The death of pioneer filmmaker D.W. Griffith in 1948 prompted this appreciation from The Nation‘s film critic James Agee.
He achieved what no other known man has ever achieved. To watch his work is like being witness to the beginning of melody, or the first conscious use of the lever or the wheel; the emergence, coordination, and first eloquence of language; the birth of an art: and to realize that this is all the work of one man.
We will never realize how good he really was until we have the chance to see his work as often as it deserves to be seen, to examine and enjoy it in detail as exact as his achievement. But even relying, as we mainly have to, on years-old memories, a good deal becomes clear.
One crude but unquestionable indication of his greatness was his power to create permanent images. All through his work there are images which are as impossible to forget, once you have seen them, as some of the grandest and simplest passages in music or poetry.
The most beautiful single shot I have seen in any movie is the battle charge in The Birth of a Nation. I have heard it praised for its realism, and that is deserved; but it is also far beyond realism. It seems to me to be a perfect realization of a collective dream of what the Civil War was like, as veterans might remember it fifty years later, or as children, fifty years later, might imagine it. I have had several clear mental images of that war, from almost as early as I can remember, and I didn’t have the luck to see “The Birth of a Nation” until I was in my early twenties; but when I saw that charge, it was merely the clarification, and corroboration, of one of those visions, and took its place among them immediately without seeming to be of a different kind or order. It is the perfection that I know of, of the tragic glory that is possible, or used to be possible, in war; or in war as the best in the spirit imagines or remembers it.
This is, I realize mainly subjective; but it suggests to me the dearest and deepest aspect of Griffith’s genius: he was a great primitive poet, a man capable, as only great and primitive artists can be, of intuitively perceiving and perfecting the tremendous magical images that underlie the memory and imagination of entire peoples. If he had achieved this only once, and only for me, I could not feel that he was what I believe he is; but he created many such images, and I suspect that many people besides me have recognized them, on that deepest level that art can draw on, reach, and serve. There are many others in that one film: the homecoming of the defeated hero; the ride of the Clansmen; the rapist and his victim among the dark leaves; a glimpse of a war hospital; dead young soldiers after battle; the dark, slow movement of the Union Army away from the camera, along a valley which is quartered strongly between hill-shadow and sunlight; all these and still others have a dreamlike absoluteness which, indeed, cradles and suffuses the whole film.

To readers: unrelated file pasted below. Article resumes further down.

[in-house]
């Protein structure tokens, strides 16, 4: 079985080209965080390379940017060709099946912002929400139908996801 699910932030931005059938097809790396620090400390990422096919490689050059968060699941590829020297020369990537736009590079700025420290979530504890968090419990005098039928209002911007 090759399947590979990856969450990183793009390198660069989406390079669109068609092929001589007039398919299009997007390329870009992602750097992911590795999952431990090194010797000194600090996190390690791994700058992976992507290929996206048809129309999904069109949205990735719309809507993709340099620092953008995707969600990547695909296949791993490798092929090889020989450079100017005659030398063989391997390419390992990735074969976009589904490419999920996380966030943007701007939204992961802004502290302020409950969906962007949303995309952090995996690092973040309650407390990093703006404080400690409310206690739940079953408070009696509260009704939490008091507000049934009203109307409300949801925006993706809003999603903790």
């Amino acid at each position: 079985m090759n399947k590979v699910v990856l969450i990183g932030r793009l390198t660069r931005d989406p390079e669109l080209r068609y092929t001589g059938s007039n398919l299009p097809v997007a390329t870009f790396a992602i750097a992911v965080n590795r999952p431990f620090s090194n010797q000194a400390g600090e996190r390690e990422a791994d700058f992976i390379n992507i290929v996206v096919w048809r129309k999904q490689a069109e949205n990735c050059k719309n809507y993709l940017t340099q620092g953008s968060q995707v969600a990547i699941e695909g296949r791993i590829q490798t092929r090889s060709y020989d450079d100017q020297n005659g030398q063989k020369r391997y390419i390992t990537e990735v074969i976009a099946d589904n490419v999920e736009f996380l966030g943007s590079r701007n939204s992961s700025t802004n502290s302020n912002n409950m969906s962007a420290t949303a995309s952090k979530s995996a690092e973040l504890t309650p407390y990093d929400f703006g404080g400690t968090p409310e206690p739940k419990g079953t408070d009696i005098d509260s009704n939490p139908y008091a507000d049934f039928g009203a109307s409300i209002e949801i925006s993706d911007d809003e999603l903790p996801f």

This was the one time in movie history that a man of great ability worked freely, in an unspoiled medium, for an unspoiled audience, on a majestic theme which involved all that he was; and brought to it, besides his abilities as an inventor and artist, absolute passion, pity, courage, and honesty. “The Birth of a Nation” is equal with Brady’s photographs, Lincoln’s speeches, Whitman’s war poems; for all its imperfections and absurdities it is equal, in fact, to the best work that has been done in this country. And among moving pictures it is alone, not necessarily as “the greatest” — whatever that means — but as the one great epic, tragic film.